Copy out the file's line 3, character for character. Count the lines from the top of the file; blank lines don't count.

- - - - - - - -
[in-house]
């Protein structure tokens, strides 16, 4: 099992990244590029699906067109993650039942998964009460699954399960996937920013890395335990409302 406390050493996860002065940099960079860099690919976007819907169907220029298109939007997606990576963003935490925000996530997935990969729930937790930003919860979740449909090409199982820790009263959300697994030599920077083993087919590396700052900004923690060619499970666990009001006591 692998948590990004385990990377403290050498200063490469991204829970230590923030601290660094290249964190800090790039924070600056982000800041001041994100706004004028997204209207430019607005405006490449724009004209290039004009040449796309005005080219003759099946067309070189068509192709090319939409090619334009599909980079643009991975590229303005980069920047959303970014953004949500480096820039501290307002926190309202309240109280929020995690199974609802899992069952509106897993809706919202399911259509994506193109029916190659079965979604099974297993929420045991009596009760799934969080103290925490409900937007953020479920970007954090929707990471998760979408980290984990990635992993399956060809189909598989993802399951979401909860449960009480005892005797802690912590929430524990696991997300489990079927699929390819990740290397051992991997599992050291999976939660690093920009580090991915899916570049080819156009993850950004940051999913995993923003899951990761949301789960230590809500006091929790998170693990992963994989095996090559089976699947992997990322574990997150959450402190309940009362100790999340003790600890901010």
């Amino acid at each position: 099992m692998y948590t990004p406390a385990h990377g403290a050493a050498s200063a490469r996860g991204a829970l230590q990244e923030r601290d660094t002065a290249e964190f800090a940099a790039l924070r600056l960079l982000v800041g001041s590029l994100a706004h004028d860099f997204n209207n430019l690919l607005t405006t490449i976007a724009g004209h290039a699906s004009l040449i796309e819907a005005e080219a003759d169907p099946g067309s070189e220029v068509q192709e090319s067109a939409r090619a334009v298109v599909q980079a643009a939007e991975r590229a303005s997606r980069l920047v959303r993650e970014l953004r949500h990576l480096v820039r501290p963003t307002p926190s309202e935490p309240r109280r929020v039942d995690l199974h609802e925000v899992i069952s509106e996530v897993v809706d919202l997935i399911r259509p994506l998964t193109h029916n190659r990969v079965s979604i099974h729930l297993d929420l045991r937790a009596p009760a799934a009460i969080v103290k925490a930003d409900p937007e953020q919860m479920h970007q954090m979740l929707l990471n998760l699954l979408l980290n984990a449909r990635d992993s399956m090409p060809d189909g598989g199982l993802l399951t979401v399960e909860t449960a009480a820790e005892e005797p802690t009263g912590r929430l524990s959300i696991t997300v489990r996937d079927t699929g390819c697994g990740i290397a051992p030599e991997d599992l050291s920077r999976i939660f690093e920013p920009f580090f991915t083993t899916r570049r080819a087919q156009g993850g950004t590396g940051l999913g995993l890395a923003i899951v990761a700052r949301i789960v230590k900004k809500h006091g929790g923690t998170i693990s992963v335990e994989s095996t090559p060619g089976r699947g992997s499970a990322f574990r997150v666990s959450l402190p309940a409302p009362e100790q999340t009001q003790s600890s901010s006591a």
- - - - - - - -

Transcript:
């Amino acid at each position: 099992m692998y948590t990004p406390a385990h990377g403290a050493a050498s200063a490469r996860g991204a829970l230590q990244e923030r601290d660094t002065a290249e964190f800090a940099a790039l924070r600056l960079l982000v800041g001041s590029l994100a706004h004028d860099f997204n209207n430019l690919l607005t405006t490449i976007a724009g004209h290039a699906s004009l040449i796309e819907a005005e080219a003759d169907p099946g067309s070189e220029v068509q192709e090319s067109a939409r090619a334009v298109v599909q980079a643009a939007e991975r590229a303005s997606r980069l920047v959303r993650e970014l953004r949500h990576l480096v820039r501290p963003t307002p926190s309202e935490p309240r109280r929020v039942d995690l199974h609802e925000v899992i069952s509106e996530v897993v809706d919202l997935i399911r259509p994506l998964t193109h029916n190659r990969v079965s979604i099974h729930l297993d929420l045991r937790a009596p009760a799934a009460i969080v103290k925490a930003d409900p937007e953020q919860m479920h970007q954090m979740l929707l990471n998760l699954l979408l980290n984990a449909r990635d992993s399956m090409p060809d189909g598989g199982l993802l399951t979401v399960e909860t449960a009480a820790e005892e005797p802690t009263g912590r929430l524990s959300i696991t997300v489990r996937d079927t699929g390819c697994g990740i290397a051992p030599e991997d599992l050291s920077r999976i939660f690093e920013p920009f580090f991915t083993t899916r570049r080819a087919q156009g993850g950004t590396g940051l999913g995993l890395a923003i899951v990761a700052r949301i789960v230590k900004k809500h006091g929790g923690t998170i693990s992963v335990e994989s095996t090559p060619g089976r699947g992997s499970a990322f574990r997150v666990s959450l402190p309940a409302p009362e100790q999340t009001q003790s600890s901010s006591a």